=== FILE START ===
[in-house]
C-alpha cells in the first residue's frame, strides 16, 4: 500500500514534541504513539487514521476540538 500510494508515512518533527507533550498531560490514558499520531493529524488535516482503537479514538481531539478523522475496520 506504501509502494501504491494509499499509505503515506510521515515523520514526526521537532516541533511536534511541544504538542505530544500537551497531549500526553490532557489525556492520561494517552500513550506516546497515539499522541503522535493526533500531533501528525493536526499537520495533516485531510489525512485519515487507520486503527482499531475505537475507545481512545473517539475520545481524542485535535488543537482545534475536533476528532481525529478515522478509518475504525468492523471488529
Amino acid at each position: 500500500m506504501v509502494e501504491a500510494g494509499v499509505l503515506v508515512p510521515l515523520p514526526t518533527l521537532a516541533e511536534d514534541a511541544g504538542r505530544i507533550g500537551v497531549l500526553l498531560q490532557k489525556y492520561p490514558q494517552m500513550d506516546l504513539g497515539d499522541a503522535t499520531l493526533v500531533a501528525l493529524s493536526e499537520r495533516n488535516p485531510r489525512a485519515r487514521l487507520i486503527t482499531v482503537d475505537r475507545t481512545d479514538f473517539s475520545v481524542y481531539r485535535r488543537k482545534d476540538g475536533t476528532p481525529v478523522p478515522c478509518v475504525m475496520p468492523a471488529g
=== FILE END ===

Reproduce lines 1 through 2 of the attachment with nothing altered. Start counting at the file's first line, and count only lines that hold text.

[in-house]
C-alpha cells in the first residue's frame, strides 16, 4: 500500500514534541504513539487514521476540538 500510494508515512518533527507533550498531560490514558499520531493529524488535516482503537479514538481531539478523522475496520 506504501509502494501504491494509499499509505503515506510521515515523520514526526521537532516541533511536534511541544504538542505530544500537551497531549500526553490532557489525556492520561494517552500513550506516546497515539499522541503522535493526533500531533501528525493536526499537520495533516485531510489525512485519515487507520486503527482499531475505537475507545481512545473517539475520545481524542485535535488543537482545534475536533476528532481525529478515522478509518475504525468492523471488529